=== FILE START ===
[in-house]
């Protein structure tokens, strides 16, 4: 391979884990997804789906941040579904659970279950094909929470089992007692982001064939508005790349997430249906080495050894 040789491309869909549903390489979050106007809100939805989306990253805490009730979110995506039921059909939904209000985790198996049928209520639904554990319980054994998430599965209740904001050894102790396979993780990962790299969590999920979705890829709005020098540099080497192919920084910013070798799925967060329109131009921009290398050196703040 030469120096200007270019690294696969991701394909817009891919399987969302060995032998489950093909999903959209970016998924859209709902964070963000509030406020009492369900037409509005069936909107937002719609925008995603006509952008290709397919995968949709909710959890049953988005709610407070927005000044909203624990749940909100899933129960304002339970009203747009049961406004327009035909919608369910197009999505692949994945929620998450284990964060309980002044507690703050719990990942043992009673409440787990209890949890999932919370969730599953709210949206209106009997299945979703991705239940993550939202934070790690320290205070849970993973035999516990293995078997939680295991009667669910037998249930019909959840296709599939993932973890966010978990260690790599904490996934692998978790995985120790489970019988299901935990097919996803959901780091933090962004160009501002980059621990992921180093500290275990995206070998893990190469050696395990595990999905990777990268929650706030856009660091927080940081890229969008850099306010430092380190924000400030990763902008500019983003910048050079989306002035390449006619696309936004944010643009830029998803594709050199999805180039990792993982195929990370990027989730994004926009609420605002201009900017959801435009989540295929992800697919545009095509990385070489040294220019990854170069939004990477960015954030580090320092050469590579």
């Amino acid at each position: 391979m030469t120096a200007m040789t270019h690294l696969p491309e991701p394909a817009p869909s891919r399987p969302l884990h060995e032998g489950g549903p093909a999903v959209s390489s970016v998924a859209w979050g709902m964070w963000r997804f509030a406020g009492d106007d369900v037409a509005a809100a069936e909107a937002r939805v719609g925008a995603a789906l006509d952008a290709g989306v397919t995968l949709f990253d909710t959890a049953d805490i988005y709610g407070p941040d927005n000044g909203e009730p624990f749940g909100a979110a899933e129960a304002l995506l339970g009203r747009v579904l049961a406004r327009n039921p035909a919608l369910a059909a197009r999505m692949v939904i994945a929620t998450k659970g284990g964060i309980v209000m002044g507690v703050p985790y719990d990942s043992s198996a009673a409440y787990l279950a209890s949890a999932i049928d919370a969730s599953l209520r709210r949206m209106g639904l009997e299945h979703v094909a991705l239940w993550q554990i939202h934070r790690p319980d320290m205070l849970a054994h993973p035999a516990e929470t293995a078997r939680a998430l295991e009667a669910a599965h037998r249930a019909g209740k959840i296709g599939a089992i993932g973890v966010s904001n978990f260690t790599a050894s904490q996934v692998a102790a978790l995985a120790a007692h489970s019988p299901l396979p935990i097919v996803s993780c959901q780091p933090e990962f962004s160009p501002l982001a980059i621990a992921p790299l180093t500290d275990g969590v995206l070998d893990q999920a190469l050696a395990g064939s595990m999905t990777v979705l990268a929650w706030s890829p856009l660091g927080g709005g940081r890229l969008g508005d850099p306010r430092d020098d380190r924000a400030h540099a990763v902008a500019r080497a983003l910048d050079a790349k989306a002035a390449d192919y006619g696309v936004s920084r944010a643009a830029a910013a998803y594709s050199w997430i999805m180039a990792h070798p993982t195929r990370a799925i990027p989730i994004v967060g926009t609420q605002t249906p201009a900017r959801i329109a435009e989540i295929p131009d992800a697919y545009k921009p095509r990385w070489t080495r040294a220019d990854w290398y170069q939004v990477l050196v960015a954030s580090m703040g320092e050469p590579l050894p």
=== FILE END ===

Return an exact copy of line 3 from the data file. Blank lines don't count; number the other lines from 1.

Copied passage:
């Amino acid at each position: 391979m030469t120096a200007m040789t270019h690294l696969p491309e991701p394909a817009p869909s891919r399987p969302l884990h060995e032998g489950g549903p093909a999903v959209s390489s970016v998924a859209w979050g709902m964070w963000r997804f509030a406020g009492d106007d369900v037409a509005a809100a069936e909107a937002r939805v719609g925008a995603a789906l006509d952008a290709g989306v397919t995968l949709f990253d909710t959890a049953d805490i988005y709610g407070p941040d927005n000044g909203e009730p624990f749940g909100a979110a899933e129960a304002l995506l339970g009203r747009v579904l049961a406004r327009n039921p035909a919608l369910a059909a197009r999505m692949v939904i994945a929620t998450k659970g284990g964060i309980v209000m002044g507690v703050p985790y719990d990942s043992s198996a009673a409440y787990l279950a209890s949890a999932i049928d919370a969730s599953l209520r709210r949206m209106g639904l009997e299945h979703v094909a991705l239940w993550q554990i939202h934070r790690p319980d320290m205070l849970a054994h993973p035999a516990e929470t293995a078997r939680a998430l295991e009667a669910a599965h037998r249930a019909g209740k959840i296709g599939a089992i993932g973890v966010s904001n978990f260690t790599a050894s904490q996934v692998a102790a978790l995985a120790a007692h489970s019988p299901l396979p935990i097919v996803s993780c959901q780091p933090e990962f962004s160009p501002l982001a980059i621990a992921p790299l180093t500290d275990g969590v995206l070998d893990q999920a190469l050696a395990g064939s595990m999905t990777v979705l990268a929650w706030s890829p856009l660091g927080g709005g940081r890229l969008g508005d850099p306010r430092d020098d380190r924000a400030h540099a990763v902008a500019r080497a983003l910048d050079a790349k989306a002035a390449d192919y006619g696309v936004s920084r944010a643009a830029a910013a998803y594709s050199w997430i999805m180039a990792h070798p993982t195929r990370a799925i990027p989730i994004v967060g926009t609420q605002t249906p201009a900017r959801i329109a435009e989540i295929p131009d992800a697919y545009k921009p095509r990385w070489t080495r040294a220019d990854w290398y170069q939004v990477l050196v960015a954030s580090m703040g320092e050469p590579l050894p």